“The IRS is committed to delivering significantly improved services by providing taxpayers with tools, information and assistance to make it easier to comply with their tax filing obligations. Direct File – used by numerous tax jurisdictions around the world – has long been discussed as an option for improving the customer experience for taxpayers in the U.S.,” said IRS Commissioner Danny Werfel. “The IRS review looked at the potential operational and administrative requirements of such a system. Ultimately, the results show there is taxpayer interest in an optional Direct file program and such a program is technically feasible. Any path forward should start with a limited pilot to assess operational factors described in this study.”
Thus, The Internal Revenue Service is moving ahead with a program that will offer many taxpayers a new option for filing their 2023 returns next year. Strategically called “Direct File,” a scaled-down version of the full program will allow taxpayers to file online for free, using an IRS-run website.
This move comes from chatter in the tax industry that directly links the Inflation Reduction Act (IRA). The IRA mandated that the Treasury Department and the IRS look into whether free online filing is possible through the IRS and what the agency needs to make it happen.
The IRS broke down its fact-finding effort into three pieces.
1) Do taxpayers want it?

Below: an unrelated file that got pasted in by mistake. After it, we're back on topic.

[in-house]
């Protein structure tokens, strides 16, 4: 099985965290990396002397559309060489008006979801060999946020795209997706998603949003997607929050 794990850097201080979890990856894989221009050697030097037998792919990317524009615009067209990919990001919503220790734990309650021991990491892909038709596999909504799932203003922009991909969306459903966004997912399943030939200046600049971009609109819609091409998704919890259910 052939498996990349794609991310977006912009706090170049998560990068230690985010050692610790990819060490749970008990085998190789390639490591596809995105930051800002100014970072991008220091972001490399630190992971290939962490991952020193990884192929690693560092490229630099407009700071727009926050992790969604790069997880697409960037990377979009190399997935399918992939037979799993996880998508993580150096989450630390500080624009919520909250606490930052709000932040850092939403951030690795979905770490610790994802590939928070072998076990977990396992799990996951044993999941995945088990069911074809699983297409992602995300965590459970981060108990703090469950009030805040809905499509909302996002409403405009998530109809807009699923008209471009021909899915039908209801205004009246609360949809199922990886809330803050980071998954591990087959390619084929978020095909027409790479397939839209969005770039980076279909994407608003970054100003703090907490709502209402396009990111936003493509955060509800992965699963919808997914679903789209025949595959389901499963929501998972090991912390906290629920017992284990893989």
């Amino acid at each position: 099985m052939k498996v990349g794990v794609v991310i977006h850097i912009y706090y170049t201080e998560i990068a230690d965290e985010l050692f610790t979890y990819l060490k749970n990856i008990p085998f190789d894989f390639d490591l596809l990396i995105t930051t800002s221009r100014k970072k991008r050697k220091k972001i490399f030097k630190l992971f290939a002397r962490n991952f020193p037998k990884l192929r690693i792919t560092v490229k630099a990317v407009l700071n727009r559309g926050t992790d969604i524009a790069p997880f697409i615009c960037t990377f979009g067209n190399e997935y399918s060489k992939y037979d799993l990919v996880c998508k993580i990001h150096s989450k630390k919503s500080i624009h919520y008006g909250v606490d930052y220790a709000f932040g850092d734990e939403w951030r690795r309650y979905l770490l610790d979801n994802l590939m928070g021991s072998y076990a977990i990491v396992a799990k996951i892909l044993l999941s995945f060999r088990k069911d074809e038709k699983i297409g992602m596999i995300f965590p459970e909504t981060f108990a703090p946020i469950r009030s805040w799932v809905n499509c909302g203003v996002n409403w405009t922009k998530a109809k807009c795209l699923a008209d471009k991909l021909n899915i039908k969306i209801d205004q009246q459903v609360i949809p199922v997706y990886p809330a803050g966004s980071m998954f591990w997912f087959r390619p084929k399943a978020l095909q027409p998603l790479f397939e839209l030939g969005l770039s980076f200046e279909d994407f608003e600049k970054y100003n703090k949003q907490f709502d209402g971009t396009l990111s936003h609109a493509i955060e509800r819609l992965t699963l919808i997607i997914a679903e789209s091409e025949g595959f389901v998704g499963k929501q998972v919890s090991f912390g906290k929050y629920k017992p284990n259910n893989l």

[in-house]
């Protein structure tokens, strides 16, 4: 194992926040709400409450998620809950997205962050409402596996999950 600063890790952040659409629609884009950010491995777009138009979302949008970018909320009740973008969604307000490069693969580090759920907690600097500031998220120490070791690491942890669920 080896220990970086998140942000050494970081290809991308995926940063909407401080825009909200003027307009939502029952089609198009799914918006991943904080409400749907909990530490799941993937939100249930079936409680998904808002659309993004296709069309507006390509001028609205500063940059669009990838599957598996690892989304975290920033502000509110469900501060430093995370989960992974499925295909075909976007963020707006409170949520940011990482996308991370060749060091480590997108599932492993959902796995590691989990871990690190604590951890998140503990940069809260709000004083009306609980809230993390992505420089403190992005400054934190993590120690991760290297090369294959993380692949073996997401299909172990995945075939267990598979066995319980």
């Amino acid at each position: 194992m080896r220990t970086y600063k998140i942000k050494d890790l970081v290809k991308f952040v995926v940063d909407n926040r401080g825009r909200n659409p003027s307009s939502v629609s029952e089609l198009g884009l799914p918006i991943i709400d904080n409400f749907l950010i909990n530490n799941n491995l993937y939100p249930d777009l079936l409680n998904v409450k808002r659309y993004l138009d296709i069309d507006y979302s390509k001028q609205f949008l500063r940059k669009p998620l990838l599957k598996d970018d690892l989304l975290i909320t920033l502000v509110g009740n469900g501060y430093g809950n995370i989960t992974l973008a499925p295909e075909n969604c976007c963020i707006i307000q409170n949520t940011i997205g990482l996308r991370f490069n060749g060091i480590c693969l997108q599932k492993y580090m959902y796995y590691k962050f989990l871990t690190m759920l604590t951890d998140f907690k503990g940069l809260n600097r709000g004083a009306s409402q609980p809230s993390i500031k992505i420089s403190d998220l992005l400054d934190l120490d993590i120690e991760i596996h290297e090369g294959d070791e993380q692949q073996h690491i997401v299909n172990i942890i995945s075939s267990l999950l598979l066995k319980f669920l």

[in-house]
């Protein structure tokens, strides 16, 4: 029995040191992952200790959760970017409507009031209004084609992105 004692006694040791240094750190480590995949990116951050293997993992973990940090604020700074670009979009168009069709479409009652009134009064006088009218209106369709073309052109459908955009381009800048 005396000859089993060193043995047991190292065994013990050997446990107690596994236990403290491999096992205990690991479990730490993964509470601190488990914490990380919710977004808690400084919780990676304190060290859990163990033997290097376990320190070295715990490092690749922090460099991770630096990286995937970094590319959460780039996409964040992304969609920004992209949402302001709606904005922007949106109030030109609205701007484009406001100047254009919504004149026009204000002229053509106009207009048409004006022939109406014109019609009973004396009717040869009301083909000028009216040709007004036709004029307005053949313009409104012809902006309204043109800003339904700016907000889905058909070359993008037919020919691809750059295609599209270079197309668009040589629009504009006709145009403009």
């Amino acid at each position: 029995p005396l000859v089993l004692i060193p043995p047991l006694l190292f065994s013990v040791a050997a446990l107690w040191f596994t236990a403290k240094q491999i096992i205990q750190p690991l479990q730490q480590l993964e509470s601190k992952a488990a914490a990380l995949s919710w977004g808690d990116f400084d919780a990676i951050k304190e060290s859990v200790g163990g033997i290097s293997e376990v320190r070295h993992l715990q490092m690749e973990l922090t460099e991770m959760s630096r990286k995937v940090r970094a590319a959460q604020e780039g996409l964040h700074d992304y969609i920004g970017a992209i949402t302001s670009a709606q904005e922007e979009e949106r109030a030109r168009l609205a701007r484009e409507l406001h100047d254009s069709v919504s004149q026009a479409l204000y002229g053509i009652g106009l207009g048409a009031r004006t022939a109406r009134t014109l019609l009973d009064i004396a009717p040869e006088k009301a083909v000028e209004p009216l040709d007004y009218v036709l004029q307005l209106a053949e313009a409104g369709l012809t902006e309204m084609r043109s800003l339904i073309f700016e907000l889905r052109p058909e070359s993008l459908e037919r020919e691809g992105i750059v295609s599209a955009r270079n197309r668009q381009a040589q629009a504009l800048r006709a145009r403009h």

A number of sources were united to acquire and analyze public opinion about the project. The IRS used its Taxpayer Experience Survey (TES) to poll thousands of taxpayers on the issue. Next, results from an independent MITRE Corporation survey were pulled in. Then, independent analysis by New America and Professor Ariel Jurow Kleiman on the concept was added to the mix.
An IRS report to Congress on the Direct File initiative determined taxpayer interest in the project is sufficient to move forward.
2) Are there costs to implementing Direct File?
While the IRS report doesn’t give hard figures, it does caution Congress that building and executing an effective Direct File online filing site would require a sustained investment by lawmakers. Given the difficulty the agency has faced in receiving requested funding, this could prove to be a roadblock for the future of the program.
3) Is a free online filing portal even possible for the IRS?
The congressional report says creating a successful online filing portal is feasible despite presenting technical challenges for operation and administration. According to the report, the agency is ready and able to meet these challenges.
The IRS is embracing a proven method of testing for its new project: start small and work your way up. To that end, the agency intends to field its Direct File pilot program in 2024 with a limited scope so technicians can more easily track its operation. This approach will also allow system administrators to see if the pilot project adequately meets the customer support and technology needs of taxpayers before the system is scaled up.
In the short term, the IRS plans to meet with stakeholders in the tax industry over the coming months to hear concerns and offer some answers. According to the agency, more details on the Direct File program will soon be available.
Now the question is if successful how many people will feel the strain of “Uncle Sam” having even more control over their income and expenses and how many will Tax Professionals will be out of a job if over the next few years this becomes the norm?